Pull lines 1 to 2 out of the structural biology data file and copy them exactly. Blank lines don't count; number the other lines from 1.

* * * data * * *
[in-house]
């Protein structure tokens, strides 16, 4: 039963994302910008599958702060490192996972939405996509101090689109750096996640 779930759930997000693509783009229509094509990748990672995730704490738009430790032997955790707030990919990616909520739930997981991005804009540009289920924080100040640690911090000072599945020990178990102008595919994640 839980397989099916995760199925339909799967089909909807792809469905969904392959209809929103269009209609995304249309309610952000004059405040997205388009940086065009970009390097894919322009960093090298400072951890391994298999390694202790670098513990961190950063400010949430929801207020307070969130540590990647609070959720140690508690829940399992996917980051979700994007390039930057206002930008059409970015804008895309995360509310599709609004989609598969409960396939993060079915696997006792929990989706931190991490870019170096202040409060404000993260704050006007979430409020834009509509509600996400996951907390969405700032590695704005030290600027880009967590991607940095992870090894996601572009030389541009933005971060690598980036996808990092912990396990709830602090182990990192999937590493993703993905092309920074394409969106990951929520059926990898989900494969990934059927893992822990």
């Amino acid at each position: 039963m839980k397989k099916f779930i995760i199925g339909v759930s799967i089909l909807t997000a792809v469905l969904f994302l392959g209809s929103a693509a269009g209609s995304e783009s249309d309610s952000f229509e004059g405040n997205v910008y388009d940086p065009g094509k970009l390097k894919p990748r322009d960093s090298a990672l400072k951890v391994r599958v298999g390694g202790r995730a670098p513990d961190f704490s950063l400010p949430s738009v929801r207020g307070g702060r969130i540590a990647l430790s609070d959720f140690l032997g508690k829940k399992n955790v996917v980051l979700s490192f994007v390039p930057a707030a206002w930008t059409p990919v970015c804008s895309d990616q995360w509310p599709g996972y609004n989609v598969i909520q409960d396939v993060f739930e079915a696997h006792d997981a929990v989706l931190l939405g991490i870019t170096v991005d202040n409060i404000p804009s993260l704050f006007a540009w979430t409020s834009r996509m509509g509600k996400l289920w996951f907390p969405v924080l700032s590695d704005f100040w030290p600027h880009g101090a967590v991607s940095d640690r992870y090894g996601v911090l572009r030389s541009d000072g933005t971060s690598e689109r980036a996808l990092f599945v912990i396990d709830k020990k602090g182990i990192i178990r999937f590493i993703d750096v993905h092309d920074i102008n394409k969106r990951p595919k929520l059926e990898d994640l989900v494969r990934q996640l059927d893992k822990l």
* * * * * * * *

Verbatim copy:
[in-house]
């Protein structure tokens, strides 16, 4: 039963994302910008599958702060490192996972939405996509101090689109750096996640 779930759930997000693509783009229509094509990748990672995730704490738009430790032997955790707030990919990616909520739930997981991005804009540009289920924080100040640690911090000072599945020990178990102008595919994640 839980397989099916995760199925339909799967089909909807792809469905969904392959209809929103269009209609995304249309309610952000004059405040997205388009940086065009970009390097894919322009960093090298400072951890391994298999390694202790670098513990961190950063400010949430929801207020307070969130540590990647609070959720140690508690829940399992996917980051979700994007390039930057206002930008059409970015804008895309995360509310599709609004989609598969409960396939993060079915696997006792929990989706931190991490870019170096202040409060404000993260704050006007979430409020834009509509509600996400996951907390969405700032590695704005030290600027880009967590991607940095992870090894996601572009030389541009933005971060690598980036996808990092912990396990709830602090182990990192999937590493993703993905092309920074394409969106990951929520059926990898989900494969990934059927893992822990």